Widgets Magazine

Mather: Emotional Pac-12 power rankings, part 2

This column reflects the opinion of the writer and does not in any way reflect the views of The Stanford Daily.


You’ve read part one. Now it’s time for the second half of my annual Pac-12 power rankings, the bottom (and perhaps more interesting) half of the conference.

No. 7: Utah

After its emergence from the bottom of the Pac-12 South in 2014, Utah has shown that it’s not about to be pushed back down without a fight. The team has utilized the transfer market to reload quite well from recent losses, and I don’t expect the graduation of running back Joe Williams or loss of a number of linemen to set the team too far back. The team is also bringing in an intriguing offensive coordinator in Eastern Washington’s Troy Taylor, and he should have a competent quarterback to work with, whether it’s the experienced Troy Williams or up-and-coming Tyler Huntley.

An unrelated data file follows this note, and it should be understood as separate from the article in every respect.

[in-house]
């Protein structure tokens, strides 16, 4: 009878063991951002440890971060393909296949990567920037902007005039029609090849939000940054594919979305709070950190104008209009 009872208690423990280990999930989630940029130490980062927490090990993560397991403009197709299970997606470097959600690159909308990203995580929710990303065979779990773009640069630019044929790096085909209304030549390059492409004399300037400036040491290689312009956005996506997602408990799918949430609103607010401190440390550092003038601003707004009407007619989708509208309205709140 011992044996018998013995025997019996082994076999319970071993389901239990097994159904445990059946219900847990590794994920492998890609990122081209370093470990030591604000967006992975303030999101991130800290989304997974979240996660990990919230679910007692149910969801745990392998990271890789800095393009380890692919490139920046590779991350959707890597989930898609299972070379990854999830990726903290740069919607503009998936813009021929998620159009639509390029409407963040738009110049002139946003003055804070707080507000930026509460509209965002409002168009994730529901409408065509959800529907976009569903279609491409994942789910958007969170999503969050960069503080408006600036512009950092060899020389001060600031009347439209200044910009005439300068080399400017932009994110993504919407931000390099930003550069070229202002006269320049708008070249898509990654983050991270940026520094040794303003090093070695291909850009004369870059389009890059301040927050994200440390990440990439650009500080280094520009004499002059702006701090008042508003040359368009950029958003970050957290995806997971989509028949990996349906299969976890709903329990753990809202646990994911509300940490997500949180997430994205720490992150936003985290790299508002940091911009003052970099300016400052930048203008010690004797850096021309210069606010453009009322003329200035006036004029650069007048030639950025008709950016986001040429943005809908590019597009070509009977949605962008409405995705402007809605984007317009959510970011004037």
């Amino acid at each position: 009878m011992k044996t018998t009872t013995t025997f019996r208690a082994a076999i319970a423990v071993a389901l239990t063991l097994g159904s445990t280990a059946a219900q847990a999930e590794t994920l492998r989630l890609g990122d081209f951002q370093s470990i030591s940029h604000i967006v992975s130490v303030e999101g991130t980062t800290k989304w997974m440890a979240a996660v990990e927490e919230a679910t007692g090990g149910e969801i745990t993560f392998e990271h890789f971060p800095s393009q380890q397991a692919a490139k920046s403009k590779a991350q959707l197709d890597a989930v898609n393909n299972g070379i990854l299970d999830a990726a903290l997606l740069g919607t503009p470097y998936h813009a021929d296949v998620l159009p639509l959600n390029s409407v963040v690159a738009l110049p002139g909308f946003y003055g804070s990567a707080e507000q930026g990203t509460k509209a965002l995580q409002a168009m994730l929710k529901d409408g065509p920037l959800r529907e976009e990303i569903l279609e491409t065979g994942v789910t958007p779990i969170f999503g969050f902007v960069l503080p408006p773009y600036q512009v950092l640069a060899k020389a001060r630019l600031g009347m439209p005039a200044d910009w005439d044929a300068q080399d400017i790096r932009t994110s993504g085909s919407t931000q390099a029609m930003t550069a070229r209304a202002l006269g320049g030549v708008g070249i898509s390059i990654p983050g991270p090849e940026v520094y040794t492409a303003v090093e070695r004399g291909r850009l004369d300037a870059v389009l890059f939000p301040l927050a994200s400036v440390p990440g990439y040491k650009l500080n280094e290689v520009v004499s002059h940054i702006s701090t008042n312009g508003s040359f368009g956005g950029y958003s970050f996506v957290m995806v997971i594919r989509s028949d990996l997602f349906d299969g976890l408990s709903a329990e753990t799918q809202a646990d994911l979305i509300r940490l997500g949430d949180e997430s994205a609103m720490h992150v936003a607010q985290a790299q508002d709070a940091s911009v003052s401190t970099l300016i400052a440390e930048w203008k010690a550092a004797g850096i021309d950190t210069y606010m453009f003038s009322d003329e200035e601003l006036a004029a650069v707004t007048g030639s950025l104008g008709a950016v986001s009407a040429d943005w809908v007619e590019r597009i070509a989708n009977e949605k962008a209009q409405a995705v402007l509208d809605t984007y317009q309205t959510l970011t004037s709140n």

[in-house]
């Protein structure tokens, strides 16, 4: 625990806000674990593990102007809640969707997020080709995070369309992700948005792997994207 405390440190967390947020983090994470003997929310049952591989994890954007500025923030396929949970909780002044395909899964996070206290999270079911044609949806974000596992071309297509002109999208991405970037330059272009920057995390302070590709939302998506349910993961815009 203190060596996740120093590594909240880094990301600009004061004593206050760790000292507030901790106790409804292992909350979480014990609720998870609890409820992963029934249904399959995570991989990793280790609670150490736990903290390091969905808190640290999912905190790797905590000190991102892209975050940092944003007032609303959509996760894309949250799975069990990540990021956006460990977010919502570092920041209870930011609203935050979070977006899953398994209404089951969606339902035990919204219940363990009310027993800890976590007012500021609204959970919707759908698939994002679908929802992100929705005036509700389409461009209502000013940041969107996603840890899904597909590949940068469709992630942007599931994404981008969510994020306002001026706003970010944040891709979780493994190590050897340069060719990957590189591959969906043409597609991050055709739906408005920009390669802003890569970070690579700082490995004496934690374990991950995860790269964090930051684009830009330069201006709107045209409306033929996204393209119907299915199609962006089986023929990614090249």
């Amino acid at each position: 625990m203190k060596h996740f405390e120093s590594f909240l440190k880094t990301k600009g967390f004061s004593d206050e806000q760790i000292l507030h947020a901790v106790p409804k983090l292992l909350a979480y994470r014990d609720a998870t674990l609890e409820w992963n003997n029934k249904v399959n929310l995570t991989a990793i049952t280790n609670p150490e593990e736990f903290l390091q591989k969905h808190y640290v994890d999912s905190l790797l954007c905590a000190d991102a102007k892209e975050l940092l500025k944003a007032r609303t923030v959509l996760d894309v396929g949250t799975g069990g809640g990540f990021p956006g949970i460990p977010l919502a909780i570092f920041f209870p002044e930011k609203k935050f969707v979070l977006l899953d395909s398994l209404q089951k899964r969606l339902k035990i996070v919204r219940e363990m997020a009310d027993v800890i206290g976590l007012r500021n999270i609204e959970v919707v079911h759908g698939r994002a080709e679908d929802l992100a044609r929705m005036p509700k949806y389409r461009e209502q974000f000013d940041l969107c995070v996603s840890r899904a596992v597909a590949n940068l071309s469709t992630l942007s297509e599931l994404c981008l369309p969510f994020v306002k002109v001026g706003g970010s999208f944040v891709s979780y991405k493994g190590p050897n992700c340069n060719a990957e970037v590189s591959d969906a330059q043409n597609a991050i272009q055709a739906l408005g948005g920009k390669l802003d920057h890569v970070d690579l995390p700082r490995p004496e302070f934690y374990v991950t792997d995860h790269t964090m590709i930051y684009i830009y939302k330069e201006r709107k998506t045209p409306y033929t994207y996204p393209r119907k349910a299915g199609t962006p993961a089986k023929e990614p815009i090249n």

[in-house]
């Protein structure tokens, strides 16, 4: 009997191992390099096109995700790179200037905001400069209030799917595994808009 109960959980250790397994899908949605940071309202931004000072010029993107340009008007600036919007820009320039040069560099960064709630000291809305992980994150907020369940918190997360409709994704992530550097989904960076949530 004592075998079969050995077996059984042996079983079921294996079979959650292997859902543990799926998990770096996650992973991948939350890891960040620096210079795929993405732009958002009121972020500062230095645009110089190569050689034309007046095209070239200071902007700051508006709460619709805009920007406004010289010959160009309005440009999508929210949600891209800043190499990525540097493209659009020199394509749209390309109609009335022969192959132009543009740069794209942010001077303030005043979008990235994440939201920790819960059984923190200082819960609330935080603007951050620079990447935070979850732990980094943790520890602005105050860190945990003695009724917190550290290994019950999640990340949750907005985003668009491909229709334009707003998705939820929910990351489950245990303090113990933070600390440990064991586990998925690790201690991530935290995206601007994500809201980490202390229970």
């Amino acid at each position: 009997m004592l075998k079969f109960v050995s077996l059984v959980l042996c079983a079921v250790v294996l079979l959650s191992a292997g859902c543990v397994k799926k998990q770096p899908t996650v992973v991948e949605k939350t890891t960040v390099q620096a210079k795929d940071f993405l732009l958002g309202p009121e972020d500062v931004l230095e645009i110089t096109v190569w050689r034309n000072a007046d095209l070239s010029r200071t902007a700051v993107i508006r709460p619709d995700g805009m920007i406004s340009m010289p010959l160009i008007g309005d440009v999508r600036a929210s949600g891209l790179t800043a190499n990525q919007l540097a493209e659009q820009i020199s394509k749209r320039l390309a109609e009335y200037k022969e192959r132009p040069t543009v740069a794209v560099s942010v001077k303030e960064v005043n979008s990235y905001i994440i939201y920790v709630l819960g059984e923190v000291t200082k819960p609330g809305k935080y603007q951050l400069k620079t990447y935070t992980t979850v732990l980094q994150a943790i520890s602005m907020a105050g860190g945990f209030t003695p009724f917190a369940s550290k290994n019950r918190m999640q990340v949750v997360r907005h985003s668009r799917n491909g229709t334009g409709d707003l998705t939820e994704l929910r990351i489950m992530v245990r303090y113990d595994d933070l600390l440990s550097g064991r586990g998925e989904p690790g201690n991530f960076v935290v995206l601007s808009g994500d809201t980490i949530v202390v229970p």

No. 8: Colorado

It’s probably unfair of me to place the Buffs this far down. Colorado’s offense should be solid with running back Phillip Lindsay and experienced backup quarterback Steven Montez, and the team is coming off a championship in the (admittedly somewhat weak) Pac-12 South. The Buffaloes are going to have a lot of questions to answer on defense, however, which may pose a bit of a problem since three of their wins came by less than one possession. And, while pushing Michigan off the schedule is probably a good thing, the addition of a late-September matchup against Washington probably isn’t.

Above all, Colorado looks like it may regress a bit in a conference that overall looks set to be stronger, which can be a bit of a problem for a team that’s still not completely used to winning. As much fun as it would be, I’d be quite surprised if the Buffaloes seriously contend for the conference next season. Even so, the future looks bright in Boulder, and I think this team will remain dangerous to most of the opponents it faces.

No. 9: Arizona

Arizona seemed to try a lot of different things during the 2016 season, and almost all of them didn’t work. Still, the Wildcats showed enough heart to push conference champion Washington to overtime and thrash in-state rival Arizona State, and I think they might be primed for a bit of a resurgence next season.